Philadelphia Birth Injury Lawyers
When your baby sustains an injury during birth, it is usually a heartbreaking experience. Unless your doctor informs you otherwise, you anticipate welcoming a healthy newborn. You decorate your child’s nursery, buy clothing and toys, and you arrange for their daily care. You imagine your child’s future long before they are born. It is different when you understand, upfront, that your child will have a birth defect or another health issue. When you expect difficulties, you make adjustments and you plan your life accordingly.
If your doctor commits a negligent act during what should be a joyful birthing process, it changes everything. Children who would have lived a normal life sometimes end up with brain damage, nerve damage, and physical disabilities. As parents, you make the necessary life adjustments, but you mourn for yourselves and on behalf of your child. When medical care providers change your family’s future so drastically, you need a Philadelphia birth injury lawyer to help protect your legal rights and make them pay. Contact the Philadelphia birth injury attorneys at the Levin Firm today for a free consultation to see what we can do for you.
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Childbirth is inherently painful, exhausting, and stressful for both mother and child. Expectant parents pay medical professionals to help them deal with problems that sometimes occur along the way. It is a medical professional’s job to relieve a mother and child’s stress and pain. They must monitor the overall labor and delivery process for emerging difficulties.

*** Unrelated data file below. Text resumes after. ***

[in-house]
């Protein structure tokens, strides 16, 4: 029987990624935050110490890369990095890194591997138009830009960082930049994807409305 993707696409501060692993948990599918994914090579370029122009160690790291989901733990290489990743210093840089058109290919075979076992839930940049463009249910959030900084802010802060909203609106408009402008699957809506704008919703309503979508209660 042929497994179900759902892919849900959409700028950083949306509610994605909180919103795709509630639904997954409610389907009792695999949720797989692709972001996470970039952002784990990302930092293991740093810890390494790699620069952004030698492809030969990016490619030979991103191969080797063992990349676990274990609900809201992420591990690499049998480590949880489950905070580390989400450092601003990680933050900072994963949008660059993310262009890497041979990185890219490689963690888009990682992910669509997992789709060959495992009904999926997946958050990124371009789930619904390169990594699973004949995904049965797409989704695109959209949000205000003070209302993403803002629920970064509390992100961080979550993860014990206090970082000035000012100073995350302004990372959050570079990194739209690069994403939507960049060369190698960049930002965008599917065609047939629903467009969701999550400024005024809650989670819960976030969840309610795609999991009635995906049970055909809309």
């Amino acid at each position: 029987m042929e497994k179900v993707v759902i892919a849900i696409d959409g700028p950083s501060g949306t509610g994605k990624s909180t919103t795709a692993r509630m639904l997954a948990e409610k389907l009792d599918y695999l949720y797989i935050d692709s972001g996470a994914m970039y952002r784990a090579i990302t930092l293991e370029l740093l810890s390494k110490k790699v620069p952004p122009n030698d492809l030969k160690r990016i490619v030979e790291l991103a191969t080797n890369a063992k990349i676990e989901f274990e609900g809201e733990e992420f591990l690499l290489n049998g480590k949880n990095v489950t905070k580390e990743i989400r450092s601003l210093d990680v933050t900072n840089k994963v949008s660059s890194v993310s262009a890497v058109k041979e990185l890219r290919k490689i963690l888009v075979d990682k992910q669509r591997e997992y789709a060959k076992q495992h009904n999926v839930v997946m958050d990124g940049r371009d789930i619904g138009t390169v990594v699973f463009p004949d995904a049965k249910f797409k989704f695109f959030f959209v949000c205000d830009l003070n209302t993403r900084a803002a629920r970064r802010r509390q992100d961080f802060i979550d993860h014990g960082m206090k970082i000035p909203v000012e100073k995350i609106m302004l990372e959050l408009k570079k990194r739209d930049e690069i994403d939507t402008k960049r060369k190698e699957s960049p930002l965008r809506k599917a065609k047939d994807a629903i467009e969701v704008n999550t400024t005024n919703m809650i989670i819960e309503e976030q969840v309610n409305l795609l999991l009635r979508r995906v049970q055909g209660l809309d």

Unexpected problems occur under the best of circumstances. When medical professionals provide quality care, they manage these unexpected challenges. With proper care, mother and baby usually come through the birthing process without trauma.
When a medical professional commits a negligent act or fails to act properly during an emergency, birth injuries sometimes occur.
- Brain damage: Hemorrhage, cerebral palsy, ischemia, and other brain conditions occur when a baby or mother lacks adequate oxygen during labor or delivery. Physicians also use terms such as anoxia, hypoxia, birth asphyxia, and birth-related oxygen deprivation.
- Dystocia: When a baby’s shoulders become lodged behind the mother’s pelvis during a vaginal delivery, physical injuries sometimes occur. The baby experiences problems such as collarbone fractures, brachial plexus injuries. Mothers sometimes experience ruptures, hemorrhaging, and other problems. Dystocia is rare, but often severe.
- Muscle and tissue injuries: Lacerations, bruises, and other injuries occur due to negligent actions during a C-section or vaginal delivery. While some babies sustain only minor injuries, others endure lifelong medical complications and impairments.
- Kernicterus: Jaundice occurs when newborns have too much bilirubin in their blood. Jaundice is a common condition, but when medical professionals fail to treat it properly, kernicterus sometimes develops. The Centers for Disease Control and Prevention explains that kernicterus sometimes causes hearing loss, vision problems, a form of cerebral palsy, and other lifelong problems.
- Infections: When a physician fails to diagnose and treat a mother’s infection, she sometimes passes it on to her baby during delivery. Undiagnosed or untreated hepatitis, sexually transmitted diseases, HIV, and other conditions cause eye infections, pneumonia, blood infections, blindness, brain damage, and other serious medical problems.